Yesterday, on the same day that the Santa Clara County District Attorney’s office revealed that Judge Aaron Persky was removed from a new sex assault case at the request of prosecutors, over 700 letters petitioning for him to be permanently unseated were signed at a “Fuck Rape Culture” party in Bushwick. GRLCVLT’s event at Holyrad Studio drew women and men dissatisfied with the lenient, 89-day county jail sentence Persky handed down for the sexual abuse committed by Stanford student Brock Turner. The response was overwhelming not only because hundreds signed their letters while lined up outside of the packed, 150-capacity studio, but also because of the sheer emotion as women shared their personal stories of sexual assault, and called for an end to the abuse and injustice.
As a work-resident of Greenpoint, I feel lucky that I can reap the benefits of the neighborhood without having to pay the increasingly steep average rent. My existence up here is dependent on a fair amount of lying to myself– that I can afford to eat at the nice restaurants here (false), that the nice people who work in the hip boutiques actually believe I’m going to buy something this time around (so false). But what really charms me about the neighborhood are its eccentricities– the picture window on Franklin decorated neatly with dozens of bobble heads gyrating in unison, the Polish bars where you can bet there’s a strange scene going down or at the very least some $1 Jell-o shots to pick at, and of course the ancient bag lady who shuffles along Manhattan Avenue screeching in a mix of gibberish and maybe Old Church Slavonic, sometimes disappearing down into the subway or inside an apartment, knowing that she can safely leave her bags and carts anywhere she pleases.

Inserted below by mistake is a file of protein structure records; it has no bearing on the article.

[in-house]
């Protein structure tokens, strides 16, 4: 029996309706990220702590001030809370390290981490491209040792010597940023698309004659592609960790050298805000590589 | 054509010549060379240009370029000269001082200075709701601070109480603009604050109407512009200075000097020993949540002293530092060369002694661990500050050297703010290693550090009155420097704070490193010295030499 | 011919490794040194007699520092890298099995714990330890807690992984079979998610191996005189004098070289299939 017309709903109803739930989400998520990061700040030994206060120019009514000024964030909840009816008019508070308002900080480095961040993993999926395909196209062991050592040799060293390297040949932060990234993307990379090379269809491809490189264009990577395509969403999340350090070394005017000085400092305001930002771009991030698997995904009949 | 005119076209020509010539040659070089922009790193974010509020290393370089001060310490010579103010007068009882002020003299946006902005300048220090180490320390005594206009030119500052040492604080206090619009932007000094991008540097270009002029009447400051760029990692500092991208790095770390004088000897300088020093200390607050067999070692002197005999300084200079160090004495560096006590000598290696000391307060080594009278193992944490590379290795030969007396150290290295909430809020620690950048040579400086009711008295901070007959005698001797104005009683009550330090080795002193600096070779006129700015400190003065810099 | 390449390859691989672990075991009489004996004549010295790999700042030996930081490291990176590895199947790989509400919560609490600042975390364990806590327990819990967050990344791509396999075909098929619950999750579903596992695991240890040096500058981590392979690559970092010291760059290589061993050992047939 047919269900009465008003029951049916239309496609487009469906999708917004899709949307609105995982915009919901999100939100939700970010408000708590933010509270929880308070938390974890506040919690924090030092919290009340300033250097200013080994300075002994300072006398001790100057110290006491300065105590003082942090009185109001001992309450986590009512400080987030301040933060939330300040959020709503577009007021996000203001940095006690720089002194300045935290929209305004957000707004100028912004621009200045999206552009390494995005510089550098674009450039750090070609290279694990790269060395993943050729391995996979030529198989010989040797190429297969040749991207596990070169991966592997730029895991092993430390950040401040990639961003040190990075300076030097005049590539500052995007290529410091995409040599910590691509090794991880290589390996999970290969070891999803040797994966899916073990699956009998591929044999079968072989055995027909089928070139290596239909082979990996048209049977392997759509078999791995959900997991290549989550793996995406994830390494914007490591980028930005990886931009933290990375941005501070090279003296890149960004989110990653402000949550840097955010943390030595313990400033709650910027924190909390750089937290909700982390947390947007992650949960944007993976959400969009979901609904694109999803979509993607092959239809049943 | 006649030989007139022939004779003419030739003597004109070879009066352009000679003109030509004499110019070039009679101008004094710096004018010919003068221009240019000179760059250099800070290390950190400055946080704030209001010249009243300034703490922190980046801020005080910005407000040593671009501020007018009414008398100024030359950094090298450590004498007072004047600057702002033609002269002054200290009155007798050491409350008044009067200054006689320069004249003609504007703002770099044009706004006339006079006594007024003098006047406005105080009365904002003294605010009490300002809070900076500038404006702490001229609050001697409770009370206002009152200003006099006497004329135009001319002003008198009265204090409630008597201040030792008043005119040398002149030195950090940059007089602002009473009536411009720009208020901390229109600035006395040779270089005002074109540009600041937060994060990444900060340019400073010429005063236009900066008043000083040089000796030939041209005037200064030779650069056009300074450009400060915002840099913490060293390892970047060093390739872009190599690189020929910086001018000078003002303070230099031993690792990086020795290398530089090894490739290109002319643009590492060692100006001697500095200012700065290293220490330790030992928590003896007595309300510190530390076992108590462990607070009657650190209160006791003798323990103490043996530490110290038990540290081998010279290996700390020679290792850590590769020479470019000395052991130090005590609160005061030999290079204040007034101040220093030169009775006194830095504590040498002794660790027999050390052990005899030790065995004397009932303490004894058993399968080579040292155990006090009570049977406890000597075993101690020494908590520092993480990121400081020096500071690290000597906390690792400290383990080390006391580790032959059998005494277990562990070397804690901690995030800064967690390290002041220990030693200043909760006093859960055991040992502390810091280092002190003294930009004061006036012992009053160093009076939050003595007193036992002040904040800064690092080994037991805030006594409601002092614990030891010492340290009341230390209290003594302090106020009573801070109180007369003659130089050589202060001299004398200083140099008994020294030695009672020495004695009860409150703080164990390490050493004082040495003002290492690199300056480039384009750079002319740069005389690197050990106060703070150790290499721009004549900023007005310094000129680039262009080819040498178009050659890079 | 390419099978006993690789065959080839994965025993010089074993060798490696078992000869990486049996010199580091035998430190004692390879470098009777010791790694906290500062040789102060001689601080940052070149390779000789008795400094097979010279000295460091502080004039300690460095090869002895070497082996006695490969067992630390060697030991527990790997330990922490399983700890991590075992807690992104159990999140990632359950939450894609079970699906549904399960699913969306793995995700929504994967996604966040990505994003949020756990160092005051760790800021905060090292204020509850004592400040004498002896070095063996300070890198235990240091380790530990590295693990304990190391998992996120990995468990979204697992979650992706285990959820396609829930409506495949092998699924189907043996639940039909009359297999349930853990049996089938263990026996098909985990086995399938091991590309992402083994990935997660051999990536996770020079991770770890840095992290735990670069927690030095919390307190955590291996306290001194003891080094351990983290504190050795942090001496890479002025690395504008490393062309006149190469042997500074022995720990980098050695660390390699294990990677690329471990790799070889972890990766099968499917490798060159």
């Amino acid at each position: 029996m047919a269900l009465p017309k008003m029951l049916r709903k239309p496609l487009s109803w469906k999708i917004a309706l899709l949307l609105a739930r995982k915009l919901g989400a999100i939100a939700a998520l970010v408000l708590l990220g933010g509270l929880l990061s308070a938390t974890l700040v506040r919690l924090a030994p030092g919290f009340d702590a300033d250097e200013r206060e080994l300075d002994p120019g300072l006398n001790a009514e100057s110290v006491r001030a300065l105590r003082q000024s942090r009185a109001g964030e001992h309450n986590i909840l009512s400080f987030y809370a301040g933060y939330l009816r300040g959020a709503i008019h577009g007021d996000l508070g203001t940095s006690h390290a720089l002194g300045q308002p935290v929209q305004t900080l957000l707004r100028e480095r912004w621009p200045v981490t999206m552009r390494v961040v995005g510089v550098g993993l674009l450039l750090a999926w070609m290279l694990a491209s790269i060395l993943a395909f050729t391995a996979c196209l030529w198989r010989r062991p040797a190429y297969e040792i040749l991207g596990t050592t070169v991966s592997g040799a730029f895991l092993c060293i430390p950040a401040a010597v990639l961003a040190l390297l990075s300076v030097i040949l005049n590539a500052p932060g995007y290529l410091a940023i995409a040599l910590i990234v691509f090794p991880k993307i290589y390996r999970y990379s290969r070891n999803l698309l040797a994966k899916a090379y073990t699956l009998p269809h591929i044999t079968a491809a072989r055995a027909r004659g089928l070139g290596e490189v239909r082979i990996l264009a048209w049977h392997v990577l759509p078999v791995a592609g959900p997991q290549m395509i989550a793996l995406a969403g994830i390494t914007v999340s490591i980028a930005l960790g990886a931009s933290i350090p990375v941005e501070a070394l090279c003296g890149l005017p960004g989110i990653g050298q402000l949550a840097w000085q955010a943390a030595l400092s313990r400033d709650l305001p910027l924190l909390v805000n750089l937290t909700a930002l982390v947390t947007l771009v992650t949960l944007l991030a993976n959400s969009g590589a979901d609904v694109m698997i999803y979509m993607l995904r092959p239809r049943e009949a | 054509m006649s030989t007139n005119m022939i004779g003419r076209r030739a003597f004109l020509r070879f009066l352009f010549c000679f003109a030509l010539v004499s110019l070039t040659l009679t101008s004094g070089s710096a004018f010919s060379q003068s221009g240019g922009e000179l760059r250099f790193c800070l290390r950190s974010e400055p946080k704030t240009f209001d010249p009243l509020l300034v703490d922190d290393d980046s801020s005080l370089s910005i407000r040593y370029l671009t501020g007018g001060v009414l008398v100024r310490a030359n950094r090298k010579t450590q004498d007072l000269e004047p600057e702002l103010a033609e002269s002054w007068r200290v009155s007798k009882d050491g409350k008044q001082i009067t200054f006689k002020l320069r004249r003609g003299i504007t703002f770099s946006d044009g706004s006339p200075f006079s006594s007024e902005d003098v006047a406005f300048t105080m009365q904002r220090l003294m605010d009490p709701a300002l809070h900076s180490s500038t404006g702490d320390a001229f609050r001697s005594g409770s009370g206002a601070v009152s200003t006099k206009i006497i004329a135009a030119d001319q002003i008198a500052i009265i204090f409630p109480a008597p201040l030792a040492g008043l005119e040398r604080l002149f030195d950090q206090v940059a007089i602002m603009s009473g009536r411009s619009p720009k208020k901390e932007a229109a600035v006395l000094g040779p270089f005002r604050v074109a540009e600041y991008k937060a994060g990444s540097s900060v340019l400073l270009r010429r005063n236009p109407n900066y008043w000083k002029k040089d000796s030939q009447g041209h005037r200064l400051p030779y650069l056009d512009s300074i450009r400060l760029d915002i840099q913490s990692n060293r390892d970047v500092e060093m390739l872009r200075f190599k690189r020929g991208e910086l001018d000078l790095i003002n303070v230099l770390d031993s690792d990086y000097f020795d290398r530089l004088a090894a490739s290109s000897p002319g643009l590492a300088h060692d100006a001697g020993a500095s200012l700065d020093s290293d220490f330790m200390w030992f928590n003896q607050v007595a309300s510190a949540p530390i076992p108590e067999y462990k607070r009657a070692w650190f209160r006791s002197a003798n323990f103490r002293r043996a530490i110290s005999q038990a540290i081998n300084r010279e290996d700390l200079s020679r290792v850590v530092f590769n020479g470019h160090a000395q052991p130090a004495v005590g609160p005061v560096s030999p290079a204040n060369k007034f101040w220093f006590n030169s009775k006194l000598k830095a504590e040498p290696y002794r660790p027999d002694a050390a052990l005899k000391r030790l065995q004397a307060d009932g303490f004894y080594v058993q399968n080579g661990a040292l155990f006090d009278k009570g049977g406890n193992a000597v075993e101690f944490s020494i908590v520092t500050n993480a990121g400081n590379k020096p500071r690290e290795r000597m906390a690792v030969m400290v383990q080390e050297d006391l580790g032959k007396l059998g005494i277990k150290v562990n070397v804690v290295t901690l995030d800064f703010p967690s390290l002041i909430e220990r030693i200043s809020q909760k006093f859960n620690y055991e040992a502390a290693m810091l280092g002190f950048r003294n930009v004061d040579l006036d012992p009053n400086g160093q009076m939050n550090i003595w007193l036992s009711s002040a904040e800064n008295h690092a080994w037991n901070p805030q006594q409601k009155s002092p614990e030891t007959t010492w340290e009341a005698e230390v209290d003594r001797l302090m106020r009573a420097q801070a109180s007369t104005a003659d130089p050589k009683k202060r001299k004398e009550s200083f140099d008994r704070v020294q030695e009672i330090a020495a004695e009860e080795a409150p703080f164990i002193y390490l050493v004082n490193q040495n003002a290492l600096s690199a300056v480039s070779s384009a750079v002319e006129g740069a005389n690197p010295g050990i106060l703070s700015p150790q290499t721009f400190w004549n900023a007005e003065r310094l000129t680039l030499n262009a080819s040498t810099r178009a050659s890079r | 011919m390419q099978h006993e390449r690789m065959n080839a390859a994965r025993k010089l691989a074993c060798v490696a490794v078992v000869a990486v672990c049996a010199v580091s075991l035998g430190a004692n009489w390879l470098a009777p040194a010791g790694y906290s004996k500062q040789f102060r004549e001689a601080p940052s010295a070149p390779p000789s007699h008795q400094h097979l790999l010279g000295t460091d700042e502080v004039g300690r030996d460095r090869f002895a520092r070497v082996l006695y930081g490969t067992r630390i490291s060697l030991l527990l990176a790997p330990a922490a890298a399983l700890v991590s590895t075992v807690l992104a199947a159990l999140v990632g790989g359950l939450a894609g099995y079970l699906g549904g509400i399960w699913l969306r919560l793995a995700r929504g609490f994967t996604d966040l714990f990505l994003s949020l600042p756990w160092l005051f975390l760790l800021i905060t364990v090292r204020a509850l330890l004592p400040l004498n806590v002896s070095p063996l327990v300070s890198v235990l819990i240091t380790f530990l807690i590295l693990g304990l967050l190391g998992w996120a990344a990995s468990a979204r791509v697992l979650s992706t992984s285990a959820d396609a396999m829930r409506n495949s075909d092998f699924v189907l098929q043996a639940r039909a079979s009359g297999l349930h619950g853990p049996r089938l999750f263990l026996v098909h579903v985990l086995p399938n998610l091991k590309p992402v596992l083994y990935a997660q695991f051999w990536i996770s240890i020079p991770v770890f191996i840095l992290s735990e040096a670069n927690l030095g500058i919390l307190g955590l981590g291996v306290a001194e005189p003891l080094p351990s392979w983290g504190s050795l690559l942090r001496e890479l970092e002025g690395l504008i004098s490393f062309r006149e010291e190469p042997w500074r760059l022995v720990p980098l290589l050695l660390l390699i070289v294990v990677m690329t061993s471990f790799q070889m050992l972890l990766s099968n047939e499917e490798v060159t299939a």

While everyone seems to be making the leap across the East River to shack up in Brooklyn, a small raw-fish-focused spot decided to jump in the opposite direction. Bergen Hill, a restaurant specializing in South American-inspired small plates and crudo dishes, closed the doors of its Carroll Gardens location in April, only to resurface a couple of months later in the East Village’s Cooper Square, with a tentative opening date scheduled for early July.
Sitting outside on a balmy summer night and watching one of your favorite films with the Manhattan skyline in the background almost makes the stinking mounds of cooking garbage on the street and the hellish temperatures in subways stations worth it. With that in mind, here are some of the best upcoming outdoor film series this city has to offer. Best of all: Most of these are free!
After more than 16 years in Williamsburg, bookseller Spoonbill & Sugartown is opening a second store in not-so-distant East Williamsburg. The new location, in the front half of the Montrose Avenue storefront currently used as the bookstore’s warehouse and office space, will be open Friday through Sunday, starting today.
So what’s a socially conscious individual to do? If you’re self-described “female secret society” GRLCVLT, you invite everyone to an open-bar blowout at Holyrad Studio in East Williamsburg, featuring live performances by local act Edith Pop and comedian Lane Moore’s band It Was Romance. Throw in a letter-writing campaign to unseat Judge Aaron Persky, and it sounds like your typical Wednesday night, right?
Later on tonight, you might be brushing your teeth and instead of that familiar googly-eyed likeness staring back at you (everyone has that problem, right?) you’ll see nothing less than an animal abuser, or perhaps even a slave owner if you choose to be really honest with yourself. Your French bulldog Greg will suddenly seem like a sullen prisoner in that skin-tight raincoat you force him to wear on the reg, even when it’s a cloudless, sweltering 90-degree July day and he’s emitting piercing, parrot-like screams as he struggles to escape. And those Bob Evans sausage griddles you chased with a tall glass of heavy whipping cream for dinner? Well, your Wienerwurst Wednesday tradition might seem, suddenly, very disgusting.